The UN’s annual climate change summit opens on Sunday with hosts Egypt billing it as the world’s “watershed moment” on climate action.
More than 120 world leaders are heading to the Red Sea resort of Sharm el-Sheikh.
About 30,000 people will attend the two-week summit, known as COP27, although some activists are staying away over concerns about Egypt’s rights record.
The past year has seen extreme weather regularly linked to climate change.
The summit will open with welcome speeches from the UN’s new climate change chief, Simon Stiell, and Egyptian Foreign Affairs Minister and COP27 President-Designate Sameh Shoukry.
Mr Stiell was previously a senior government official in Grenada, the low-lying Caribbean nation where climate change is an existential threat.
Mr Shoukry said last week that the conference would be “the world’s watershed moment on climate action”.
There will also be key addresses from diplomats and scientists including Hoesung Lee, chair of the IPCC, the United Nations body for assessing the science related to climate change.
COP27 will really begin in earnest on Monday with a World Leaders’ Summit, when heads of state and government leaders deliver five-minute addresses outlining what they want from the meeting.
At the last climate summit, in Glasgow last year, there were powerful speeches from people like Barbadian PM Mia Mottley, who told an enraptured audience that temperature rises of “two degrees is a death sentence” for island nations.
World leaders will speak on Monday and Tuesday, and once they depart, conference delegates get down to the business of negotiation.
At last year’s COP26 summit in Glasgow a number of pledges were agreed:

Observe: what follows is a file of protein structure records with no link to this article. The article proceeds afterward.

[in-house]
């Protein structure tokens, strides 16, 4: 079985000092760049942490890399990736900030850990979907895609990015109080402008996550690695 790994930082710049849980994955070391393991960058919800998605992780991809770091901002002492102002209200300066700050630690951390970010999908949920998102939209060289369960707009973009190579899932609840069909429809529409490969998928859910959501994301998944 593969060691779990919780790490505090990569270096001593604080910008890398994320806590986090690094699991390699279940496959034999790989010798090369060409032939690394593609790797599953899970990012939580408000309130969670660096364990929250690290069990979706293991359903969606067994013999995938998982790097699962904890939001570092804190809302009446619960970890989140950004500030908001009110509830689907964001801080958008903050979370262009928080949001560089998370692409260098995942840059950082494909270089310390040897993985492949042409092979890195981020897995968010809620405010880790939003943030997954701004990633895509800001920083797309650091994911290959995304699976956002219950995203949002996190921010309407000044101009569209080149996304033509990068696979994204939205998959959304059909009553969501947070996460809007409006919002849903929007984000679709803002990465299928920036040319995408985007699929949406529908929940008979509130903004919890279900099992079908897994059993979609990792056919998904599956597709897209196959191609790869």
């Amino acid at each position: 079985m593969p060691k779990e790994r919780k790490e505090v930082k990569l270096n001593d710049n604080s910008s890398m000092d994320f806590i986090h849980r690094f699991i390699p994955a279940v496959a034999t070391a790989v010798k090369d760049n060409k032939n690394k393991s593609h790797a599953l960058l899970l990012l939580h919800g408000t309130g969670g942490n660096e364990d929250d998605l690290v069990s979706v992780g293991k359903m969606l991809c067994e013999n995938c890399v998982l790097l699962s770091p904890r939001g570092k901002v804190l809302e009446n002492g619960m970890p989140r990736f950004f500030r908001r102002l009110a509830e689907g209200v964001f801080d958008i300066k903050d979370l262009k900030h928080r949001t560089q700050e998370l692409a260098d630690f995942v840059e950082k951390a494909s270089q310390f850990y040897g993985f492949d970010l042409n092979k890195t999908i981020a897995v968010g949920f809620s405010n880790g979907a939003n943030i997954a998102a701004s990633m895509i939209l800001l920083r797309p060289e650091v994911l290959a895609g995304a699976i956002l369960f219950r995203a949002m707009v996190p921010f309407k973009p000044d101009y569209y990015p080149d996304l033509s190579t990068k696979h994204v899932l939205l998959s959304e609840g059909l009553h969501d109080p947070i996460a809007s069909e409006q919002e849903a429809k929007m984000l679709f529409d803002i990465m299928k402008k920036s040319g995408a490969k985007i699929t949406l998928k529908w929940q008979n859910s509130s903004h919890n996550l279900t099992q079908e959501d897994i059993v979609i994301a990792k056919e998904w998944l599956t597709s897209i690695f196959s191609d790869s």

to “phase down” the use of coal – one of the most polluting fossil fuels
to stop deforestation by 2030
to cut methane emissions by 30% by 2030
to submit new climate action plans to the UN
Mr Stiell has called for this summit to be focused on turning last year’s pledges into action and “get moving on the massive transformation that must take place”.
All of that will come down to money.
Developing nations – which are at the forefront of climate change – are demanding that previous commitments to finance are upheld.
But they also want there to be discussion on “loss and damage” finance – money to help them cope with the losses they are already facing from climate change rather than just to prepare for future impacts. This would be the first time the issue has been put on the formal agenda of a COP summit.
The urgency of the climate change issue has been evident during the past 12 months devastating flooding in Pakistan as well as in places including Nigeria and extreme heat in India and Europe in the summer.
Ahead of the conference a series of major climate reports were released outlining progress on reducing greenhouse gas emissions.
The UNEP emissions gap report concluded that there was “no credible pathway” to keep the rise in global temperatures below the key threshold of 1.5 degrees above pre-industrial levels.
This 1.5 degree limit was agreed back in 2015 in the Paris Agreement at the 21st UN Climate Summit, COP21. All subsequent climate summits have focused on developing actions to achieve this goal.
As well as all the formal negotiations there will be hundreds of events over the two weeks with exhibitions, workshops and cultural performances from youth, business groups, indigenous societies, academia, artists and fashion communities from all over the world.
Protests – which are normally a vibrant feature of COP summits – are likely to be subdued.
Egypt’s President Abdul Fattah al-Sisi, in power since 2014, has overseen a widespread crackdown on dissent. Rights groups estimate the country has had as many as 60,000 political prisoners, many detained without trial.
Mr Shoukry has said that space would be set aside in Sharm el-Sheikh for protests to take place. However, Egyptian activists have told the BBC that many local groups had been unable to register for the conference.